The fight to stop wind farm developers from running 20 miles of high-voltage power lines through the center of Lee County may not be over.
Amboy resident Sam Taormina approached the Lee County Regional Planning Commission Monday night, loaded with questions about why the company was pouring the foundation for new poles in a wetland across the street from his state Route 26 home.
By existing county ordinances, the commission has little power to act, according to its chairman, William O’Keefe, and Taormina wasn’t sure what the level of protection is that the Department of Natural Resources grants to that particular wetlands.
One thing, however, is clear: Taormina plans to pursue every avenue he knows to stop Big Sky Wind from installing high-voltage transmission lines above ground, instead of burying the cable or tying into the grid elsewhere.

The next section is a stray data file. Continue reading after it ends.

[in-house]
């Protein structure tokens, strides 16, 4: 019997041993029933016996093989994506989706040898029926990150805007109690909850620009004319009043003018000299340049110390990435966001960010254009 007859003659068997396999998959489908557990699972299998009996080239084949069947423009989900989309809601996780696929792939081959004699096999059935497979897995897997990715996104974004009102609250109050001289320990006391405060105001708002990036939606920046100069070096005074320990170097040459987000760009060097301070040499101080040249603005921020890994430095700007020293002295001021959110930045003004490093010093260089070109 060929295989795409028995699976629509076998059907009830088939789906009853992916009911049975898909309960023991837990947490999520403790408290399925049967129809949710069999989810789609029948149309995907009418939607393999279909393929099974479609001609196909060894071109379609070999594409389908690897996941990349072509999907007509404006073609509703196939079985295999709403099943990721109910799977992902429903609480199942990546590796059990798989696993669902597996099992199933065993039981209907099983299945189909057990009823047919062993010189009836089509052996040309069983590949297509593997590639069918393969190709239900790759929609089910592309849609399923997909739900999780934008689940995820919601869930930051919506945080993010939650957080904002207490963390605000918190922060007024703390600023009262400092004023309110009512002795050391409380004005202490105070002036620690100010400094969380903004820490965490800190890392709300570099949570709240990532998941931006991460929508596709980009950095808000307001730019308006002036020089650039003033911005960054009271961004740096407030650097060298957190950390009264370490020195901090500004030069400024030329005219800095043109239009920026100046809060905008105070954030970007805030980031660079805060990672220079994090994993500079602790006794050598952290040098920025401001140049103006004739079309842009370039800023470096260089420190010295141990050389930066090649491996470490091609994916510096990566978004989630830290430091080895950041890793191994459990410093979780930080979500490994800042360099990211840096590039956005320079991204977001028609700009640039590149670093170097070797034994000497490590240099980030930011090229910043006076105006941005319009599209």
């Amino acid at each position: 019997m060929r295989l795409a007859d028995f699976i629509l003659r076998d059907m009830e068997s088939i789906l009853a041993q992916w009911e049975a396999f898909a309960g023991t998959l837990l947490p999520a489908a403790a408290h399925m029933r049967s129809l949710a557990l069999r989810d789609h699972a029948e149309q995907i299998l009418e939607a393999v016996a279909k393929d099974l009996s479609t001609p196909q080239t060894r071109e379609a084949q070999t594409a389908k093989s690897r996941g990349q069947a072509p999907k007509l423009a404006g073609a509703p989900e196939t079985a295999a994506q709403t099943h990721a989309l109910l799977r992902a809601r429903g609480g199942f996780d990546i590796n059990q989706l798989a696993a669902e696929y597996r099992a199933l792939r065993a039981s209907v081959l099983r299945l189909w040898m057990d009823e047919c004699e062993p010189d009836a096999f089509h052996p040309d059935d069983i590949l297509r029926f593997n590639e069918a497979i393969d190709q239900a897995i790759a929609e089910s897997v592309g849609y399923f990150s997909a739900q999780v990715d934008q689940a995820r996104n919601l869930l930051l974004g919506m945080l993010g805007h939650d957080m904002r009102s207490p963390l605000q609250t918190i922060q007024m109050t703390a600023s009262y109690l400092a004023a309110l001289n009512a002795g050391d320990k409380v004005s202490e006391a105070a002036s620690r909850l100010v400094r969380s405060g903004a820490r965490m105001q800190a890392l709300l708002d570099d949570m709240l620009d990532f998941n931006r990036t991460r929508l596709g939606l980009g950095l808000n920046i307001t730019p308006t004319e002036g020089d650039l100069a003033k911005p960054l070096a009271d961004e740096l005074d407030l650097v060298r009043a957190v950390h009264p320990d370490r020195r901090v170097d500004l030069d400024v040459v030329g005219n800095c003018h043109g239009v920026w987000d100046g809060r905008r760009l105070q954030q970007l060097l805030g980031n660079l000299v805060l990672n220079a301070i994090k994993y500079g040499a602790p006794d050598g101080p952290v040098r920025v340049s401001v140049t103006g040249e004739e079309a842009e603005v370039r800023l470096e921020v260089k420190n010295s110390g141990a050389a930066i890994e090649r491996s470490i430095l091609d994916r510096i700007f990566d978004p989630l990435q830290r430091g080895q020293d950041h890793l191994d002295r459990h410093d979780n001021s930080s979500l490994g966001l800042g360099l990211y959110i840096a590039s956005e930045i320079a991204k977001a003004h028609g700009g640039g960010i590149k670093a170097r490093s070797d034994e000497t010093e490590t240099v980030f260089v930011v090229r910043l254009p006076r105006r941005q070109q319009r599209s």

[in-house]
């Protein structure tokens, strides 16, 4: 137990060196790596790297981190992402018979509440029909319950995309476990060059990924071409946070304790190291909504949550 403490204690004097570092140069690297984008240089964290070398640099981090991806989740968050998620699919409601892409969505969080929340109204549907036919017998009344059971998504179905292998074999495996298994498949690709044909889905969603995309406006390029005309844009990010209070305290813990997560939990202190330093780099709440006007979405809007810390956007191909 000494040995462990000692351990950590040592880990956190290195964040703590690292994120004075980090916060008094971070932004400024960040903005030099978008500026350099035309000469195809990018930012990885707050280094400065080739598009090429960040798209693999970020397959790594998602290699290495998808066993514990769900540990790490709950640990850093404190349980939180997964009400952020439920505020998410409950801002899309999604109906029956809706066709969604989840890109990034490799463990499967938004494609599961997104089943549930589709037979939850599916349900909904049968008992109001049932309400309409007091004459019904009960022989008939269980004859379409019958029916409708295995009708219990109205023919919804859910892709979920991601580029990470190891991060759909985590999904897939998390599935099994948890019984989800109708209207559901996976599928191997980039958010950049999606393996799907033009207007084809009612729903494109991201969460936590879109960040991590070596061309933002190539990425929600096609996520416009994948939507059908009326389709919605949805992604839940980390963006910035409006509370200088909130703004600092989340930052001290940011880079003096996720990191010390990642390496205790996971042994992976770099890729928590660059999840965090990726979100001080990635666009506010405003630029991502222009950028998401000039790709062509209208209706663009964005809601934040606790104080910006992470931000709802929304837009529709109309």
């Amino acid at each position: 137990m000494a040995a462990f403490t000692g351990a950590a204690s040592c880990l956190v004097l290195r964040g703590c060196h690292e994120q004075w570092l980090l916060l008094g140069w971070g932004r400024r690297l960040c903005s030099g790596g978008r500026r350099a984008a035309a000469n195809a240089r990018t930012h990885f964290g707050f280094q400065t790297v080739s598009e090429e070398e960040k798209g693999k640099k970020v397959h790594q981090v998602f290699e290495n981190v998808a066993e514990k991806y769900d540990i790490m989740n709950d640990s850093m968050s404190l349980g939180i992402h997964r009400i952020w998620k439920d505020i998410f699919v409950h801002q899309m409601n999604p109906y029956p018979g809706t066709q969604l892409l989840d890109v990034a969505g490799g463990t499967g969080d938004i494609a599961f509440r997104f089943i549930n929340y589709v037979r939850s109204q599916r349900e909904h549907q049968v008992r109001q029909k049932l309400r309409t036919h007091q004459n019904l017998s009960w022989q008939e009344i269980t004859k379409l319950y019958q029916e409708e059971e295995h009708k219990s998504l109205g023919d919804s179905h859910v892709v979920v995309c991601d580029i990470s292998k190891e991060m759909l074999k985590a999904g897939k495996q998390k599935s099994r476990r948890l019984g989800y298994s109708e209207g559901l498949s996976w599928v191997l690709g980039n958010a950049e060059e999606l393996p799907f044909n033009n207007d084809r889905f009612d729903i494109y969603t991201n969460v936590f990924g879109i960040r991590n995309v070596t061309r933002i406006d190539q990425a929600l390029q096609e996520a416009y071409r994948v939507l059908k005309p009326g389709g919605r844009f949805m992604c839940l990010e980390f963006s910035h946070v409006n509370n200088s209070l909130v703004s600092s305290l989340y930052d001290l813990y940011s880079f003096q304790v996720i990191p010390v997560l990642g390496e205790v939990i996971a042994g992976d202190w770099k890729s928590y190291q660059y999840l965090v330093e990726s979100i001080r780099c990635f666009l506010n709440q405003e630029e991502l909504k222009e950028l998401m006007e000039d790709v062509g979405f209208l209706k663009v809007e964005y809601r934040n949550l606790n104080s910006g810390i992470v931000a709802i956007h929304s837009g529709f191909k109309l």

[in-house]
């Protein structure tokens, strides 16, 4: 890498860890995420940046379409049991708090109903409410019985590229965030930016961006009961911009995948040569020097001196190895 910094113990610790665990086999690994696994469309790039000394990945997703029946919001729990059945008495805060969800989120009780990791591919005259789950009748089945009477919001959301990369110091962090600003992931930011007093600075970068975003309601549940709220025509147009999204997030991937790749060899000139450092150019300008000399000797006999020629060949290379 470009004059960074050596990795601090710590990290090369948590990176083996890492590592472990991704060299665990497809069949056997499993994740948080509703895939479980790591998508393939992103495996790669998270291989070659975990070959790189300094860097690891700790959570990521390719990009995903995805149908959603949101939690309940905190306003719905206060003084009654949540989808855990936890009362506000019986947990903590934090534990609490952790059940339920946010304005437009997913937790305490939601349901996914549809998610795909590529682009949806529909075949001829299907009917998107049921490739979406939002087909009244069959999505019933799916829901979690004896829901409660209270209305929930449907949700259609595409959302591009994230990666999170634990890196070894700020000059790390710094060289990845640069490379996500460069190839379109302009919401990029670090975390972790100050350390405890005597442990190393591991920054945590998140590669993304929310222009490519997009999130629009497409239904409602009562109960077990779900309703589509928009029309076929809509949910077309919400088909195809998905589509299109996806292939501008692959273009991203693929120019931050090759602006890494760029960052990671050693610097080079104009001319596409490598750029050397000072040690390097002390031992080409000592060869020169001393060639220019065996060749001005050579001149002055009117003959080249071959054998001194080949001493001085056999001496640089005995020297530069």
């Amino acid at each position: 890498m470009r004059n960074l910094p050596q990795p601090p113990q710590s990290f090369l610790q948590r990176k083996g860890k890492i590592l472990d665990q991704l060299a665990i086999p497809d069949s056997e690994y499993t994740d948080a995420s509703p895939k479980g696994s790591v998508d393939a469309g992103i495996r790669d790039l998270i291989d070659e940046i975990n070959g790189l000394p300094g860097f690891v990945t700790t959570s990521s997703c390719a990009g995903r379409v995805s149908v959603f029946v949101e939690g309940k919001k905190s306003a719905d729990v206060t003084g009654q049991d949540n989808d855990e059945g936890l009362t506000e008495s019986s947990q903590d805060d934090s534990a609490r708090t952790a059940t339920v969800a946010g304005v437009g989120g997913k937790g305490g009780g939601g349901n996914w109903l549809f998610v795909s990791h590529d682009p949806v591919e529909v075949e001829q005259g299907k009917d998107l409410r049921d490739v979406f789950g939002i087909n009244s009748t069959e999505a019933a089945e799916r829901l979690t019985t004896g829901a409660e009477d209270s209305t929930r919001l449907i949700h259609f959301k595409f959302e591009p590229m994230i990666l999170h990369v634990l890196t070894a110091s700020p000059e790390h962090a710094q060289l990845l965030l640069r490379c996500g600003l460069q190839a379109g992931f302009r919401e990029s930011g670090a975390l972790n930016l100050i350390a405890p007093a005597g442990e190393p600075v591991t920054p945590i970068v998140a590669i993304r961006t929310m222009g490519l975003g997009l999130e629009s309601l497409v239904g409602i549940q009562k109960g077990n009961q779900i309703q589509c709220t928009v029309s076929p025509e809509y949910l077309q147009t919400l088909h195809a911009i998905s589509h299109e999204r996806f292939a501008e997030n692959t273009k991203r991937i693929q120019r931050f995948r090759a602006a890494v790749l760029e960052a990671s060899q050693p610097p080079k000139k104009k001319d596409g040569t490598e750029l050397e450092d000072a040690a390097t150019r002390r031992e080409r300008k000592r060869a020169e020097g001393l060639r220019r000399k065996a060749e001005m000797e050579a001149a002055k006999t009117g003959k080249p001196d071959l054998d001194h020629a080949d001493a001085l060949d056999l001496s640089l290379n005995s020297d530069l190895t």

“What is it going to do to my property value when I look out my window and now there’s a set of power lines there? It that going to change what my house is worth?” Taormina asked.
The footprint for each tower is about 10,000 square feet, plus road access – roughly the size of a professional ice-hockey rink.
O’Keefe said the commission is continuing to research the extent to which the county not only can but should regulate privately held transmission lines.
Finding the appropriate level of regulation is something the Planning Commission and the County Board have pledged to examine, because Big Sky was able to secure right-of-way agreements with individual landowners with minimal oversight from the county.
“We’re just not there yet … this is a relatively new issue,” O’Keefe said.
By Sam Smith
5 February 2008
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